Amputee to graduate from TJC as physical therapist assistant

Mariya Spencer poses for a portrait at Tyler Junior College in Tyler, Texas, on Thursday, May 11, 2017. Spencer, a bilateral amputee, is graduating from the physical therapist assistant program with a job lined up after graduation and is looking forward to helping others. (Chelsea Purgahn/Tyler Morning Telegraph)

Mariya Spencer knows what it's like to be frustrated and ready to give up during physical therapy. She has spent much of her life working with physical therapists and now, thanks to Tyler Junior College, she is providing new insight as she begins her career as a physical therapist assistant.

Miss Spencer, 24, a bilateral amputee whose lower legs are prosthetics due to a congenital defect, is among TJC's first class of physical therapist assistant graduates. She already is using her skills and personal connection to help others.

She was tossing around the idea of going back to school, possibly becoming a nurse in 2015, when she learned about a new program at the college.

"When I heard TJC was getting this program, I knew I had to be there," she said.

Miss Spencer threw herself into the program, but there were challenges. Attempting certain types of heavier lifts to help patients was causing her excruciating pain.

Miss Spencer was fitted with a new set of prosthetics that have enabled her to lift without as much pain. 

"Mariya does not take the easy route on anything," Program Director Christine Melius said. "She would just figure out a way to make it work."

Having a student like Mariya in their first class of students also has helped the instructors. Melius said there have been times when Spencer has been able to help better explain what patients are going through.

"I think it's almost inappropriate to look at it as a limitation. I look at it as an opportunity to excel," Spencer said. "You learn to connect in a way that your peers won't."

The biggest challenge for Spencer was learning to safely adjust movements to keep herself and her patients safe.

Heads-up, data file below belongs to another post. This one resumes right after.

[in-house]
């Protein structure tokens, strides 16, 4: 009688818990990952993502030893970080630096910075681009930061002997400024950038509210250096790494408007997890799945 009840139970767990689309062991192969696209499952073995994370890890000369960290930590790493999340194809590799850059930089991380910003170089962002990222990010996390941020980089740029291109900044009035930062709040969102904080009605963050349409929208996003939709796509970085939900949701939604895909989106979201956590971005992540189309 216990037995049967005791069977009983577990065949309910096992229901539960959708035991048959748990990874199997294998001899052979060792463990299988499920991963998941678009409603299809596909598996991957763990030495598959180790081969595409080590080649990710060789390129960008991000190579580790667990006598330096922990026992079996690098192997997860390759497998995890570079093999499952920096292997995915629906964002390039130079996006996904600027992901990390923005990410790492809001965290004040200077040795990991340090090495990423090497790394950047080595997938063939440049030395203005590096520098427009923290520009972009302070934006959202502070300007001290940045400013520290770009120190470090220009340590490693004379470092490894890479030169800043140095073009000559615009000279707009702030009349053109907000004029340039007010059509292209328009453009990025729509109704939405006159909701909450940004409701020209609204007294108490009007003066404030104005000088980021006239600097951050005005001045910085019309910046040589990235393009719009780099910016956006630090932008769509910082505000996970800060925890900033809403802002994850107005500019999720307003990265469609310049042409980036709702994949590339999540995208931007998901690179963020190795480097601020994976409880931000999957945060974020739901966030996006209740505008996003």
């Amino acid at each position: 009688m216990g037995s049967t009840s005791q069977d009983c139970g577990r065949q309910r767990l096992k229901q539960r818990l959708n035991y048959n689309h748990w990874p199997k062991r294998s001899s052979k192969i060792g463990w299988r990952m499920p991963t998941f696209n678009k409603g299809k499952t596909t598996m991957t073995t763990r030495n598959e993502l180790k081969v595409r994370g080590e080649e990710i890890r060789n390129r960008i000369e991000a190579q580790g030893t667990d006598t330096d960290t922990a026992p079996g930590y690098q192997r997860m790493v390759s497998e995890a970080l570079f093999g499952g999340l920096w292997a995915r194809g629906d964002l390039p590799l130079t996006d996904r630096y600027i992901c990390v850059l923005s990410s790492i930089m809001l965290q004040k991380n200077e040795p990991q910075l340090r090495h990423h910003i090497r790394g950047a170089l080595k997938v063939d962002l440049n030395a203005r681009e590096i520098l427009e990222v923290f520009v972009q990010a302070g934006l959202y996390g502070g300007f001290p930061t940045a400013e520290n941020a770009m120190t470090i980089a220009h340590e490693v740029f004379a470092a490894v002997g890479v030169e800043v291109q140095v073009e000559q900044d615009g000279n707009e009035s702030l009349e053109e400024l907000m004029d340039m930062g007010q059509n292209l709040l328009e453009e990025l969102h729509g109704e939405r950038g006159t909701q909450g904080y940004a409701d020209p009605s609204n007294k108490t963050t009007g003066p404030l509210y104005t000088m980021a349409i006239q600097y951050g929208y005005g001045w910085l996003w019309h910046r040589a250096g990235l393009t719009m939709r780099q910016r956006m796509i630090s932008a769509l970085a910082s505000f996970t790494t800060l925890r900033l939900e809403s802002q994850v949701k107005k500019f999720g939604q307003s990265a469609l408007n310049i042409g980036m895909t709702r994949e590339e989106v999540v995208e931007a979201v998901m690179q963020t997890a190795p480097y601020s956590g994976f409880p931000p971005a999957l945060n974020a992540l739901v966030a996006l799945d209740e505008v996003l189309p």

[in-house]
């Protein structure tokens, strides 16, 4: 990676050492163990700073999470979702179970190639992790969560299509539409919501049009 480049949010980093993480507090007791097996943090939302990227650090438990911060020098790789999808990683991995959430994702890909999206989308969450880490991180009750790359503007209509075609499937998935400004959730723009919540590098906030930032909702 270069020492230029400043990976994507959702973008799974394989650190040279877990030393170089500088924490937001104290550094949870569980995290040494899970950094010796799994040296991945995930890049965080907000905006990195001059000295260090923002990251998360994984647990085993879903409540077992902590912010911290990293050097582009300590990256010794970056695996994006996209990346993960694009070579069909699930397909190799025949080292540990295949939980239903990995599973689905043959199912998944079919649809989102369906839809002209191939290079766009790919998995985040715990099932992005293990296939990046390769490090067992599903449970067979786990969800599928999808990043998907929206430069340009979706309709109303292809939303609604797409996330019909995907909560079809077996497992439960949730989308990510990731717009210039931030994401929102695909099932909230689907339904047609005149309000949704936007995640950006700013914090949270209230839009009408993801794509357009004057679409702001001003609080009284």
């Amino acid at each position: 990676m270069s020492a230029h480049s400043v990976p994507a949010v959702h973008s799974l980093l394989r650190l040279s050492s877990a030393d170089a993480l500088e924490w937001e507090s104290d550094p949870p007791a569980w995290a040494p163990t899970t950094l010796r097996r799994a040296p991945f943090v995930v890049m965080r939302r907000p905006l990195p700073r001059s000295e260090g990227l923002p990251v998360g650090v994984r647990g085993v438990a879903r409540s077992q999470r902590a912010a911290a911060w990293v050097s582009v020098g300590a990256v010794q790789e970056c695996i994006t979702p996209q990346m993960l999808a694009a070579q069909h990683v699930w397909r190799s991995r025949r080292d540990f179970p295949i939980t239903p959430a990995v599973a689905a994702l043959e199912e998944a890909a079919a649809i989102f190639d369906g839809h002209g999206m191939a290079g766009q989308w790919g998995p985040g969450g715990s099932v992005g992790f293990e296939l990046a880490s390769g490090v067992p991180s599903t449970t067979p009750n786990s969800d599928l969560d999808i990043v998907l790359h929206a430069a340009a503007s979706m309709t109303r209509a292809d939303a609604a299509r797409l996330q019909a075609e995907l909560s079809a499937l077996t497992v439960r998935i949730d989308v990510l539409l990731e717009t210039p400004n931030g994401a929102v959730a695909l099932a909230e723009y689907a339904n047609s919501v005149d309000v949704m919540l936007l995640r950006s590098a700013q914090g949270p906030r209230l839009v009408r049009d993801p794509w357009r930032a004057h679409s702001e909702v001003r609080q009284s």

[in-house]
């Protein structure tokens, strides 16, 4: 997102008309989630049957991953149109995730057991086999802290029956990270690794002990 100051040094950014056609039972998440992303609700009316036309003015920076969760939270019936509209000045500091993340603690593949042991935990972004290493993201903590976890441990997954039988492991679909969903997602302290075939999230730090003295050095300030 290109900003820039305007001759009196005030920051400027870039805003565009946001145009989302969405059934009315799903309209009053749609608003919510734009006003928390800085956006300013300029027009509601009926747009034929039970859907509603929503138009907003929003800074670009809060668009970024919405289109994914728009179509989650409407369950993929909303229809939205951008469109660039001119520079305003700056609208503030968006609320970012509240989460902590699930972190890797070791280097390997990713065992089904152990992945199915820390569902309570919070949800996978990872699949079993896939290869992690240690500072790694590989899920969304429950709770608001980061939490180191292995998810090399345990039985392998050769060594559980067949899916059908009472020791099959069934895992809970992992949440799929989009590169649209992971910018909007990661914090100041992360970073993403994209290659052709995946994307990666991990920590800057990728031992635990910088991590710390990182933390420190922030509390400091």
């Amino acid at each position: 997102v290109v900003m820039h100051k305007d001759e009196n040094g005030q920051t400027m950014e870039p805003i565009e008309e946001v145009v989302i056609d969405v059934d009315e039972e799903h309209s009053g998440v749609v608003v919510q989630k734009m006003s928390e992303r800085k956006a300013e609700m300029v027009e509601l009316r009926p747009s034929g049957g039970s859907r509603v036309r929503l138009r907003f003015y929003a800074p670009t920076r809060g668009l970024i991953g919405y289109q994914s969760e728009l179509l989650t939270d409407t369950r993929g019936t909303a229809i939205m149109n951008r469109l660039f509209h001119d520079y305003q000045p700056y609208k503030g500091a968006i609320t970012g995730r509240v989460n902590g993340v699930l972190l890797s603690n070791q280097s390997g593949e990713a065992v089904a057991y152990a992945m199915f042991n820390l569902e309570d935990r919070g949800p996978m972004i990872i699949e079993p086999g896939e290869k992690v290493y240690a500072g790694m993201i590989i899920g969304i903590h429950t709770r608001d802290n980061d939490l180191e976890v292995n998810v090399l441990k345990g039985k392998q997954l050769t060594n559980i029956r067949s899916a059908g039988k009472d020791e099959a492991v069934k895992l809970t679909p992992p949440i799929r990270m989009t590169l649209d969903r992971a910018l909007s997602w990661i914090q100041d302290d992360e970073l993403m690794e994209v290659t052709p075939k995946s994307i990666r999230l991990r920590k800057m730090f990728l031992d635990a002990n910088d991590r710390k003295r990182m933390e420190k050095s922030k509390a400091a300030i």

"You need to recognize when you need to pull in other people," she said. "It was really humbling; there were times when my professors sat me down about it."

Melius said many students go into physical therapy because they have needed it at some point in their lives.

"She felt like she could really contribute to the profession," Melius said. "If you have a child born with some type of physical limitations, if that parent has the opportunity to talk to Mariya, it will give them a lot more hope."

Spencer already has accepted a job at East Texas Children's Therapy and is ready to make a difference.

Mariya is set to graduate Friday with the school's inaugural class of physical therapist assistant students. Melius said that every one of their initial class of 20 will walk the stage.

Twitter: @TMT_Cory

Tyler Junior College will confer 1,141 degrees on Friday at Wagstaff Gymnasium:

10 a.m. – School of Engineering, Mathematics and Sciences and the School of Humanities, Communications and Fine Arts

1 p.m. – School of Professional and Technical Programs

4 p.m. – School of Nursing and Health Sciences

Editor's Note: This updates an earlier version that had an incorrect headline.


Recent Stories You Might Have Missed


Cory is a multimedia journalist and member of the Education Writers Association, Criminal Justice Journalists and Investigative Reporters and Editors. He has appeared on The Murder Tapes, Crime Watch Daily and Grave Mysteries on Investigation Discovery.